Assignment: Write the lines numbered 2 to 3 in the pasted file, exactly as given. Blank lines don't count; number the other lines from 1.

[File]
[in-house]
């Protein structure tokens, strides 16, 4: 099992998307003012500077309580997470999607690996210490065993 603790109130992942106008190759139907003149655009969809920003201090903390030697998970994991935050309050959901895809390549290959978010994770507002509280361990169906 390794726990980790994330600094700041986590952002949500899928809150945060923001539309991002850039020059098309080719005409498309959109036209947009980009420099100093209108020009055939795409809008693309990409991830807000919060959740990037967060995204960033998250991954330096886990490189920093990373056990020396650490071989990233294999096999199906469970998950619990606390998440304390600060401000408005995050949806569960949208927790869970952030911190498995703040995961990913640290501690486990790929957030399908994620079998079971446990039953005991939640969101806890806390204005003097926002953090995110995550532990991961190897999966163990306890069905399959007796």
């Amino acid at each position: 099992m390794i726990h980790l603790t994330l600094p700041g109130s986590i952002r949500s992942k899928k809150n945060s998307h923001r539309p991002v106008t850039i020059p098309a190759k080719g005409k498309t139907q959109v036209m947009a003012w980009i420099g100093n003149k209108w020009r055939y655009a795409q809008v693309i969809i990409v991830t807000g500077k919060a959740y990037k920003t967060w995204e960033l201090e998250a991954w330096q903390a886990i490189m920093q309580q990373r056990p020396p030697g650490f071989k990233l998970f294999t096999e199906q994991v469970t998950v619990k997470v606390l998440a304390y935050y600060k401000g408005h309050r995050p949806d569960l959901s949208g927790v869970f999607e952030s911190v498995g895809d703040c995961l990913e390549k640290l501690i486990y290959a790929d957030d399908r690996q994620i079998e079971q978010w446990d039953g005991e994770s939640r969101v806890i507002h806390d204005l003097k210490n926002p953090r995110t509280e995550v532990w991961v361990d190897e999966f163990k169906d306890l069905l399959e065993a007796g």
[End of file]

């Protein structure tokens, strides 16, 4: 099992998307003012500077309580997470999607690996210490065993 603790109130992942106008190759139907003149655009969809920003201090903390030697998970994991935050309050959901895809390549290959978010994770507002509280361990169906 390794726990980790994330600094700041986590952002949500899928809150945060923001539309991002850039020059098309080719005409498309959109036209947009980009420099100093209108020009055939795409809008693309990409991830807000919060959740990037967060995204960033998250991954330096886990490189920093990373056990020396650490071989990233294999096999199906469970998950619990606390998440304390600060401000408005995050949806569960949208927790869970952030911190498995703040995961990913640290501690486990790929957030399908994620079998079971446990039953005991939640969101806890806390204005003097926002953090995110995550532990991961190897999966163990306890069905399959007796």
């Amino acid at each position: 099992m390794i726990h980790l603790t994330l600094p700041g109130s986590i952002r949500s992942k899928k809150n945060s998307h923001r539309p991002v106008t850039i020059p098309a190759k080719g005409k498309t139907q959109v036209m947009a003012w980009i420099g100093n003149k209108w020009r055939y655009a795409q809008v693309i969809i990409v991830t807000g500077k919060a959740y990037k920003t967060w995204e960033l201090e998250a991954w330096q903390a886990i490189m920093q309580q990373r056990p020396p030697g650490f071989k990233l998970f294999t096999e199906q994991v469970t998950v619990k997470v606390l998440a304390y935050y600060k401000g408005h309050r995050p949806d569960l959901s949208g927790v869970f999607e952030s911190v498995g895809d703040c995961l990913e390549k640290l501690i486990y290959a790929d957030d399908r690996q994620i079998e079971q978010w446990d039953g005991e994770s939640r969101v806890i507002h806390d204005l003097k210490n926002p953090r995110t509280e995550v532990w991961v361990d190897e999966f163990k169906d306890l069905l399959e065993a007796g």